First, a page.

Collision Avoidance between Avatars of Real and Virtual Individuals
One of the most difficult challenges of associating virtual environments and real-world events deals with integrating real-world, tracked individuals into a virtual environment: while virtual individuals may interact with the avatars of real-world individuals, the latter obviously do not respond to the behaviour of the virtual individuals. To prevent collisions or unrealistic behaviour of either, one needs to ‘artificially’ modify the trajectory of the tracked individual. Moreover, after such modifications, one should end up returning that avatar back to the accurate representation of the real world.
In this paper we propose a strategy for solving these problems based on generic control functions, which are flexible enough to be fine-tuned on a domain- dependent basis. Control functions determine an offset from the tracked individual’s actual trajectory and, when carefully parameterized, guarantee a smooth and automatic recovery after each trajectory modification. We discuss this approach, illustrate it with a variety of Gaussian control functions, analyze the believability of the resulting trajectory modifications, and conclude that control functions provide a sound and powerful basis for improving strategies of collision-avoiding trajectory modification and recovery. Most examples of domain-specific strategies discussed here are taken from the upcoming application area of real-time racing games, which provides both easily recognizable and very attractive situations, and has been the original motivation for this research.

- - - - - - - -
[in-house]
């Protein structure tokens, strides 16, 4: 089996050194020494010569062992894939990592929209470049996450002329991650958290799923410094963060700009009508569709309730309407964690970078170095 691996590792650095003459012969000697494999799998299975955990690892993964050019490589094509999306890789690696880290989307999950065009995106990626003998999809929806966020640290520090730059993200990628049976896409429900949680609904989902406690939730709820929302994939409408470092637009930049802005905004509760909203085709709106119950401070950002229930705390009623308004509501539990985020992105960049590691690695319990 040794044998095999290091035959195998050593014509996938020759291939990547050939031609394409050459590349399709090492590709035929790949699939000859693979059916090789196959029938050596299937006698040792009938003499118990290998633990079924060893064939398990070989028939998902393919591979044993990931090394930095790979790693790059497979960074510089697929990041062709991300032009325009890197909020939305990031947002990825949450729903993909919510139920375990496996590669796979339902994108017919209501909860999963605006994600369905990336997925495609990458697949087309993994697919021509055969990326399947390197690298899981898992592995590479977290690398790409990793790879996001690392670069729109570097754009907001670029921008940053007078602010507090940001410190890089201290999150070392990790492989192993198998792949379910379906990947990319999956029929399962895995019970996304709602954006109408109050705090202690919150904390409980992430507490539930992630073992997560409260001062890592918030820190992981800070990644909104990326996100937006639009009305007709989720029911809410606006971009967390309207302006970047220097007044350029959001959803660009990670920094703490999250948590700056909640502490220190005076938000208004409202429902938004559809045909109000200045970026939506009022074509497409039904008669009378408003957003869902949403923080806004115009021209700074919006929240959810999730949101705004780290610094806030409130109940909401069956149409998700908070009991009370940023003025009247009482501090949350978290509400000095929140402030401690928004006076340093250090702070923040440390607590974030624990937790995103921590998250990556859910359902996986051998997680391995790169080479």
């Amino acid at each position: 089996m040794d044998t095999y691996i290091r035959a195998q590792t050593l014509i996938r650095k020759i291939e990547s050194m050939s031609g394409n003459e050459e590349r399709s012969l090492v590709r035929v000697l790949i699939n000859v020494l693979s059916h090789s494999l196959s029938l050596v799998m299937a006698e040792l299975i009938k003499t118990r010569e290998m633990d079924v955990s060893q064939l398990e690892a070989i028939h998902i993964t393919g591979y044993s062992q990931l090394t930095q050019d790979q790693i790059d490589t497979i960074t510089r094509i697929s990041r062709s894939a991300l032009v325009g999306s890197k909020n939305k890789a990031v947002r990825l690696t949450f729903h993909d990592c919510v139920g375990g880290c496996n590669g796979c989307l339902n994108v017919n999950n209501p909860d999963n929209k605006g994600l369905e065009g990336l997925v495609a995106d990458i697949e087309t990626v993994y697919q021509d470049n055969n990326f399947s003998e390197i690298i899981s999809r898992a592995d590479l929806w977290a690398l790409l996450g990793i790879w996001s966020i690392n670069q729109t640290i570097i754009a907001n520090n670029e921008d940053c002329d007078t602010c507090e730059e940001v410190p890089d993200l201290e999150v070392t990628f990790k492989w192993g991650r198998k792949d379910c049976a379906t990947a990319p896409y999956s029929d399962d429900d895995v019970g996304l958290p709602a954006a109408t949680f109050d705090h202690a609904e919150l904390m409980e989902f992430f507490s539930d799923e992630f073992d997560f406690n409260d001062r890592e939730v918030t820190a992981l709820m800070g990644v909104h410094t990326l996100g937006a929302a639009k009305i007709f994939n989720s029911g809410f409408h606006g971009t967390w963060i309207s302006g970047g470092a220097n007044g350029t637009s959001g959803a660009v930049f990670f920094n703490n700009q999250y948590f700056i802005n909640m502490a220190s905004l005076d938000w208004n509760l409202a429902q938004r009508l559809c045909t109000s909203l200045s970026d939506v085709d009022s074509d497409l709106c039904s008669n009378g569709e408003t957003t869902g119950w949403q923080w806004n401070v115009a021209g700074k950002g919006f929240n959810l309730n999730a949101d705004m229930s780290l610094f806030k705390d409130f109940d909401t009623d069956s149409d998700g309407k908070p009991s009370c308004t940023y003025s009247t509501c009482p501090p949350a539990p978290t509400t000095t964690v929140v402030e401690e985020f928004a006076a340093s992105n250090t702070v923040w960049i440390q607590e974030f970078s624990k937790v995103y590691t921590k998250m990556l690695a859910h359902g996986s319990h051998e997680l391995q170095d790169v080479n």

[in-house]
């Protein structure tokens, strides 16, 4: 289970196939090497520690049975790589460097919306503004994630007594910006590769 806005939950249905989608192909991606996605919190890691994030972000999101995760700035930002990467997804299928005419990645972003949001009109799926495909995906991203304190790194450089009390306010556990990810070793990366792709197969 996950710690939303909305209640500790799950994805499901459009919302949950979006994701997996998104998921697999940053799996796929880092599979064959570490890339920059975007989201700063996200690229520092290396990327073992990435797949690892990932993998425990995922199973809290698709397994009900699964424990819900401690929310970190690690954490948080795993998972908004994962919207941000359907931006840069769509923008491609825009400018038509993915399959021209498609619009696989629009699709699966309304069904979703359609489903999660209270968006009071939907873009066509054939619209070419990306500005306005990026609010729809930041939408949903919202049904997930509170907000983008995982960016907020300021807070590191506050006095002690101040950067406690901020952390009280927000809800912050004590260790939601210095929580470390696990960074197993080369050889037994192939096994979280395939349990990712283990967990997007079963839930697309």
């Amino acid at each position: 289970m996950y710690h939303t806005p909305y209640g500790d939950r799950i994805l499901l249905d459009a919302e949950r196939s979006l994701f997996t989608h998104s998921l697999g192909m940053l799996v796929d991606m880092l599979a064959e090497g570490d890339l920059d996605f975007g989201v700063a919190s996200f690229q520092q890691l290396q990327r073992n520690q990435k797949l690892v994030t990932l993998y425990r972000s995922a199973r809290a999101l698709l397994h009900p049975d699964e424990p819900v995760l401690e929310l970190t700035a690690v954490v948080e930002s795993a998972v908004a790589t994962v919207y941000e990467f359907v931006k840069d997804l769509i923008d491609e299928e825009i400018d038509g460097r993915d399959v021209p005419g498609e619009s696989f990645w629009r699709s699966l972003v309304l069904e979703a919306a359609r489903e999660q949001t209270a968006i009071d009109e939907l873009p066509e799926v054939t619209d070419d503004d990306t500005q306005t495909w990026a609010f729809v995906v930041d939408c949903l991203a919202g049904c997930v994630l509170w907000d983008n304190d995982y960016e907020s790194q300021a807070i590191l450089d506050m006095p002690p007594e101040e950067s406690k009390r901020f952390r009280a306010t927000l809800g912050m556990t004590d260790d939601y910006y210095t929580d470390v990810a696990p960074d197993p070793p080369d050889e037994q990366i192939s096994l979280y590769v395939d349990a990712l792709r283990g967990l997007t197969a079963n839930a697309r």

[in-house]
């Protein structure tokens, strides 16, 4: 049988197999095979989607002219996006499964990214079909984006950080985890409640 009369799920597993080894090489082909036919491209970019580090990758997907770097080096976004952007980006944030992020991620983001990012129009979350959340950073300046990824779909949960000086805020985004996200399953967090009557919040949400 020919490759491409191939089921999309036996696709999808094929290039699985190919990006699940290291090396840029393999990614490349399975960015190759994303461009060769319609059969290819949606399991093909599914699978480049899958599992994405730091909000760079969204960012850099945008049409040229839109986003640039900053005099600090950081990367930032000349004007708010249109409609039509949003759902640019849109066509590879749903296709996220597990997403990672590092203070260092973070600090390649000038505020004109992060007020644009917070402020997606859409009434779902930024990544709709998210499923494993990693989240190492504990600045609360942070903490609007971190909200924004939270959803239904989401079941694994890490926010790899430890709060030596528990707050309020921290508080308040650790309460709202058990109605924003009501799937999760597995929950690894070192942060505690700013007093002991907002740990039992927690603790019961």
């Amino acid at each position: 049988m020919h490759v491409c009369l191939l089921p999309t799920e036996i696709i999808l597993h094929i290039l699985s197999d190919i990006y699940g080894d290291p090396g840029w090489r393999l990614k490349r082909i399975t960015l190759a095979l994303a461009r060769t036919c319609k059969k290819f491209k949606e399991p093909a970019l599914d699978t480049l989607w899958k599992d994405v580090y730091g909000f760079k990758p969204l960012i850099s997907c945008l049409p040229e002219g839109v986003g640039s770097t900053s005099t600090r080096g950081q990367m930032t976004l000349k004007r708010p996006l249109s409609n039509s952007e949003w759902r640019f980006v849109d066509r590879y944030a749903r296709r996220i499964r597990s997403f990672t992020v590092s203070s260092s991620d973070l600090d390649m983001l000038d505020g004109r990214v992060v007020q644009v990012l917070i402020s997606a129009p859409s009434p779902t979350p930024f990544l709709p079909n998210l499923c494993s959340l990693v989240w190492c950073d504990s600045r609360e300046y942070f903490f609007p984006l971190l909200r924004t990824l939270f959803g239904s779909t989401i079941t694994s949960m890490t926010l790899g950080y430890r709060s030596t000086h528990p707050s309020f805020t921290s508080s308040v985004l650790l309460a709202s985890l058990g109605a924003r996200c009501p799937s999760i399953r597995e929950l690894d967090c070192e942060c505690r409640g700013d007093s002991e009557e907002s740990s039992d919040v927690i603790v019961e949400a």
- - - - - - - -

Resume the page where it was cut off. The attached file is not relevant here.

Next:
KeywordsTrajectory modification collision evasion real-world integration
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